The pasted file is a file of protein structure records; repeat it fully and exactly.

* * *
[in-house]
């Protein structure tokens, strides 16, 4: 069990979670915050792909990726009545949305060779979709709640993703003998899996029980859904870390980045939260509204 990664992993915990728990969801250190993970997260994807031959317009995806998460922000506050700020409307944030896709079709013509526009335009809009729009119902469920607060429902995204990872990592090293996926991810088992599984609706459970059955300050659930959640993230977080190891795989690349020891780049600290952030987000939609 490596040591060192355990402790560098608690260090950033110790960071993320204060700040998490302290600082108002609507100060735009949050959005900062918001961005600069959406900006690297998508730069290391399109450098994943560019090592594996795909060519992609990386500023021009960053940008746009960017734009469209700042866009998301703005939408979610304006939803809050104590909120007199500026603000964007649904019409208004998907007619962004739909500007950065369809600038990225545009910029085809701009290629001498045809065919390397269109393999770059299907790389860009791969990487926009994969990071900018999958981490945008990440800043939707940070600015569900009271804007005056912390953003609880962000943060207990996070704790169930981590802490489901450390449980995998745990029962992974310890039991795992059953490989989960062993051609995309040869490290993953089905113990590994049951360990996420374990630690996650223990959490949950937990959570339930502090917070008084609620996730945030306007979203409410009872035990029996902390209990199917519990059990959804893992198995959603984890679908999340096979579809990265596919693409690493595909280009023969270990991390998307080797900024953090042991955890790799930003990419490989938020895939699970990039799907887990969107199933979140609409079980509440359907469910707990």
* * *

[in-house]
């Protein structure tokens, strides 16, 4: 069990979670915050792909990726009545949305060779979709709640993703003998899996029980859904870390980045939260509204 990664992993915990728990969801250190993970997260994807031959317009995806998460922000506050700020409307944030896709079709013509526009335009809009729009119902469920607060429902995204990872990592090293996926991810088992599984609706459970059955300050659930959640993230977080190891795989690349020891780049600290952030987000939609 490596040591060192355990402790560098608690260090950033110790960071993320204060700040998490302290600082108002609507100060735009949050959005900062918001961005600069959406900006690297998508730069290391399109450098994943560019090592594996795909060519992609990386500023021009960053940008746009960017734009469209700042866009998301703005939408979610304006939803809050104590909120007199500026603000964007649904019409208004998907007619962004739909500007950065369809600038990225545009910029085809701009290629001498045809065919390397269109393999770059299907790389860009791969990487926009994969990071900018999958981490945008990440800043939707940070600015569900009271804007005056912390953003609880962000943060207990996070704790169930981590802490489901450390449980995998745990029962992974310890039991795992059953490989989960062993051609995309040869490290993953089905113990590994049951360990996420374990630690996650223990959490949950937990959570339930502090917070008084609620996730945030306007979203409410009872035990029996902390209990199917519990059990959804893992198995959603984890679908999340096979579809990265596919693409690493595909280009023969270990991390998307080797900024953090042991955890790799930003990419490989938020895939699970990039799907887990969107199933979140609409079980509440359907469910707990």